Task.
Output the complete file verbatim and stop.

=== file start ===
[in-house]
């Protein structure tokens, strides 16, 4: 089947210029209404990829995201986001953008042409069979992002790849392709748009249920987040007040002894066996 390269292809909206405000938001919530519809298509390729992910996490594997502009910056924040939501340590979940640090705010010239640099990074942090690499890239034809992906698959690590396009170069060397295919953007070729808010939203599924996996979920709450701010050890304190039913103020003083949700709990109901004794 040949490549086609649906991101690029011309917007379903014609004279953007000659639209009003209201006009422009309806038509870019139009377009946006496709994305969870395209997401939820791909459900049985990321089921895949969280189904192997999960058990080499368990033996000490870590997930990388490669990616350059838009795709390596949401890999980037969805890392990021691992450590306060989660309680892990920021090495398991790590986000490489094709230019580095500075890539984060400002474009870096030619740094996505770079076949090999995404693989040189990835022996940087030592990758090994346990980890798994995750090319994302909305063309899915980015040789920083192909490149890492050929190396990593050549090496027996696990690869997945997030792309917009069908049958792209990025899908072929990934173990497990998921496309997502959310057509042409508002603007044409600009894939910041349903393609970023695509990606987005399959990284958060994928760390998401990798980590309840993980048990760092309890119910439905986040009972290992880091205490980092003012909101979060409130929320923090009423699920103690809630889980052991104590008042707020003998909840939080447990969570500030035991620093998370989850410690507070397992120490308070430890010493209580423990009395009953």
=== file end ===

[in-house]
């Protein structure tokens, strides 16, 4: 089947210029209404990829995201986001953008042409069979992002790849392709748009249920987040007040002894066996 390269292809909206405000938001919530519809298509390729992910996490594997502009910056924040939501340590979940640090705010010239640099990074942090690499890239034809992906698959690590396009170069060397295919953007070729808010939203599924996996979920709450701010050890304190039913103020003083949700709990109901004794 040949490549086609649906991101690029011309917007379903014609004279953007000659639209009003209201006009422009309806038509870019139009377009946006496709994305969870395209997401939820791909459900049985990321089921895949969280189904192997999960058990080499368990033996000490870590997930990388490669990616350059838009795709390596949401890999980037969805890392990021691992450590306060989660309680892990920021090495398991790590986000490489094709230019580095500075890539984060400002474009870096030619740094996505770079076949090999995404693989040189990835022996940087030592990758090994346990980890798994995750090319994302909305063309899915980015040789920083192909490149890492050929190396990593050549090496027996696990690869997945997030792309917009069908049958792209990025899908072929990934173990497990998921496309997502959310057509042409508002603007044409600009894939910041349903393609970023695509990606987005399959990284958060994928760390998401990798980590309840993980048990760092309890119910439905986040009972290992880091205490980092003012909101979060409130929320923090009423699920103690809630889980052991104590008042707020003998909840939080447990969570500030035991620093998370989850410690507070397992120490308070430890010493209580423990009395009953």